Photo: The lakefront at Yverdorn.
I have been up and down the north side of the lakes many times by train, but not so much in the south or middle region, I also wanted to go up Mont Vully which has a certain level of fame as an attractive location.
This route cut right through the Seeland (lake region or Lake-land) from end to end. One of the lesser known areas in Switzerland it is most famous for vegetables and the fact it used to flood until they corrected the waterways. Not the most exciting prospect for many people, but there are the lakes and a number of beautiful little towns in the region. Still it isn’t likely to pull many visitors away from the Alps, especially when the Wikipedia page includes such inspiring images of the landscape as this..
I had been waiting for a not-too-warm summer day with clear views and a tailwind to make this worth doing. On a grey day with a leafless landscape and headwind this would have been rather depressing.
Route: Yverdon-les-bains (arrive by train) – Estavayer-le-Lac – Mont Vully – Nidau – Büren a.A. – Solothurn.
Length: 116km, +893m, -895m.
Season: Year round, but nicer in the warmer months.
Arrival/Departure: Train to Yverdorn / Train from Solothurn.
Supplies: You are never far from the next village or restaurant along this route.
Alternate routes/shortcuts: There are various options to hop on a train along the way, including Biel at the end of the third lake.
Exposure/Hazards: Nothing beyond the odd bit of traffic.
For the route planning I simply followed the Switzerland Mobility cycling network.
Notes along the route
Yverdon itself has a nice little old town, but otherwise isn’t very exciting.
I missed it but shortly after the start the route passes by the Clendy Menhirs, a set of ancient standing stones. These are behind some trees just a few metres off the path.
The initial route out of Yverdon takes you to the lake for a nice view point, but after that you are mostly back from the shoreline with the view blocked behind trees until you reach Estavayer-le-Lac. The main reason being that the shoreline is mostly left to nature. Highlights along the way were the lookout tower Observatoire des Iles de Cheseaux and the waterfront marina and beach at Yvonand.
I had no idea there were so many caravan sites in this part of the country. I passed through more of them than actual villages at the start of the ride.
Estavayer-le-Lac is a VERY beautiful village/town with some of the old fortifications and a castle still intact. I had been meaning to drop in for ages but it is bit of a pain for a day trip, and the area isn’t interesting enough for me to dedicate a weekend to it. A very good spot to stop at a bakery and grab some croissants to munch on whilst looking around. I was sad to discover that the museum dedicated to putting stuffed frogs into elaborate displays only opens in the afternoons though.
After Estavayer-le-Lac the route changed to riding along a ridge with views to the Alps on the right and the Jura and lake to the left. The going was more interesting when I was higher up and could actually see the lake. The north side of the lakes is a bit more scenic to ride along as it is more open and the terraced vineyards offer better views out.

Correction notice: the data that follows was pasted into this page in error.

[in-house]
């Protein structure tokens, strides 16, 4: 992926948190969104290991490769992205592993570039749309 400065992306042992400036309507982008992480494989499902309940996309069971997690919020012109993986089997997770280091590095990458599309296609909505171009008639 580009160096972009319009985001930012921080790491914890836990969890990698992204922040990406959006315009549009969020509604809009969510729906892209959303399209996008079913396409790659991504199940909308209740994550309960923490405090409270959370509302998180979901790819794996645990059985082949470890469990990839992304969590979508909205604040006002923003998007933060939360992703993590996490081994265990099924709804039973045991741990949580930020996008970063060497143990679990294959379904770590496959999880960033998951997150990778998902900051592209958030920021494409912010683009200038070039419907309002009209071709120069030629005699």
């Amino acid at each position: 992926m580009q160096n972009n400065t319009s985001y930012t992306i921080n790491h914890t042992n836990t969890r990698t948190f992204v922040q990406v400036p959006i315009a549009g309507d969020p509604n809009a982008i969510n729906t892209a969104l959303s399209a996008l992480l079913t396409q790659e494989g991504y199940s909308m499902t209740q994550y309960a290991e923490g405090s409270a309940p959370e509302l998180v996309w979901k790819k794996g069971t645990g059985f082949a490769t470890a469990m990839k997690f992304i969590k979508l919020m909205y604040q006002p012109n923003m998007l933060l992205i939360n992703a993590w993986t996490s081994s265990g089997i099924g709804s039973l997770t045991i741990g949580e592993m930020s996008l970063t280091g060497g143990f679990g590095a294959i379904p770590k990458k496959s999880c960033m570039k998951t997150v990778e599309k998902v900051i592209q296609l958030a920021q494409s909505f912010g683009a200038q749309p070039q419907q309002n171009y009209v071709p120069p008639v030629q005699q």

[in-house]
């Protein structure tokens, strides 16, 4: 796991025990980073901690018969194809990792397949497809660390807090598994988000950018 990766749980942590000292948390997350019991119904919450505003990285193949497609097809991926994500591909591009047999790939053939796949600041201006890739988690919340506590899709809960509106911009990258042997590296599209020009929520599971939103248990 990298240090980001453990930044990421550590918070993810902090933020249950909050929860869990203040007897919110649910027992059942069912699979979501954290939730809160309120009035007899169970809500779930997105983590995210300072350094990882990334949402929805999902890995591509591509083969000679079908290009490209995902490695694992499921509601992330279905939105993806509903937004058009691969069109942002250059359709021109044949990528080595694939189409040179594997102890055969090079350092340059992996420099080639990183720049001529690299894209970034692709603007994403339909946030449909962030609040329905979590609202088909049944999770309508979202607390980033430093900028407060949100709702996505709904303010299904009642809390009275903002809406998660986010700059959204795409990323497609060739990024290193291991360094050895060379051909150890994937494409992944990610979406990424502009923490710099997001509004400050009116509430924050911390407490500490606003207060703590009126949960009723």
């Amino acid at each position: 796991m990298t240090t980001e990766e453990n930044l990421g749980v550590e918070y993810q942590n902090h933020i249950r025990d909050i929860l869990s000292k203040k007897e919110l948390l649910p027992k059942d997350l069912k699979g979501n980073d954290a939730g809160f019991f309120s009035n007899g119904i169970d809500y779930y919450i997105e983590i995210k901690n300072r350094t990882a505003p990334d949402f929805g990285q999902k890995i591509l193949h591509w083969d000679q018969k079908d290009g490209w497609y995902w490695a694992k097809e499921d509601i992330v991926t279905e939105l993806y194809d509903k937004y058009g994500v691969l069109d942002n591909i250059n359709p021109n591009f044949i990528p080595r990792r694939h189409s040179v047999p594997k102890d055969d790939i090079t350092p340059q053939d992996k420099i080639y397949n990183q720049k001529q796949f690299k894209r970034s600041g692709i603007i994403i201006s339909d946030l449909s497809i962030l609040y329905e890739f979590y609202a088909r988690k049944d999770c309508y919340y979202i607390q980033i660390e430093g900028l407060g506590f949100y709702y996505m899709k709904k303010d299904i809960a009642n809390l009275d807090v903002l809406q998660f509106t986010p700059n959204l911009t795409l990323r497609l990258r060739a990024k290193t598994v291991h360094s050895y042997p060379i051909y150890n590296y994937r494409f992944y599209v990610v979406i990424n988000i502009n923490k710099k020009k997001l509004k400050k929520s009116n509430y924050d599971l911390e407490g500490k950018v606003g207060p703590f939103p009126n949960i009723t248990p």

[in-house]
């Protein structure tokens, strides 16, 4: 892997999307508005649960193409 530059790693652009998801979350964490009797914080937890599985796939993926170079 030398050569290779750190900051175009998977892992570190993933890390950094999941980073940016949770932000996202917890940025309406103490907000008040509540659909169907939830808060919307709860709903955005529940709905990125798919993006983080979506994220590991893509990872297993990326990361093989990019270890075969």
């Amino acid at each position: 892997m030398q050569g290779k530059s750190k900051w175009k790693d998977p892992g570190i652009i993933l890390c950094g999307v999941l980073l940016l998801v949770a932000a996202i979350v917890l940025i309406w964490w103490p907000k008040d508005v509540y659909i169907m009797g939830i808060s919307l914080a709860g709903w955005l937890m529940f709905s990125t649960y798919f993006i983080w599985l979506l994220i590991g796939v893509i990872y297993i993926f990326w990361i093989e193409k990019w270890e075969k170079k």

An unexpected highlight was the Château d’Eau de Montmagny. A ugly concrete water tower that is now a free lookout platform offering the best prominent viewpoint on the route. I almost went by this and only stopped because a sign pointing to the water castle seemed out of place. The final part of the climb feels more like you are trespassing inside an abandoned building, especially if you are first up and need to raise the shutters.
Small drop towards Lake Murten and a nice ride through the vineyards. This was a good time of year with bunches of grapes hanging from the vines and swarms of swallows darting just above to eat the clouds of insects.
I didn’t divert to see them, but Murten and Avenches are well worth a visit (I went through both going from Lausanne to Solothurn).
Easy climb to highest point at Mont Vully which at 653m is rather adorable by Swiss standards. It does however sit in the middle of the three lakes and has good views to the Jura and Alps. Although being forested you can’t see everything at once like with the water tower. The road up and down the other side is open to cars, but the traffic was very light and there were so many bikes that the cars were very cautious. I missed it, but apparently the Guillaume bakery just off this route is well worth the detour.
This part of the country is right on the French/German language border and many towns are marked on the map in two names (though normally with one dominate language).
From Inns I had the choice of heading towards Erlach on the lake or staying inland until meeting the Aare. I had done the section along the lake from Erlach last year and knew it was a bit boring as the road is stuck behind trees and private properties so you don’t actually see much of the lake. Erlach itself is very beautiful and is well worth a visit. I went with the inland route past Finsterhennen to later join the lake at Hagneck: nice enough flat rural landscape, but nothing exciting (what I expected really).
Joining the Aare and following it to Lake Biel. It was still mostly out of sight of the water here due to private properties, but there are a few points (and especially closer to Biel/Nidau) where you can access the shore. The north side of the lake is more attractive with very pretty villages and vineyards, but it also has more road and infrastructure.
From Nidau I followed the Aare along to Solothurn (I could also have just taken the train back from here). It is a pleasant ride with plenty of spots to stop for a swim. The most notable spots along the route are Büren an der Aare which has a covered wooden bridge and a nice little old town, and Altreu which has Storks nesting all over the roofs.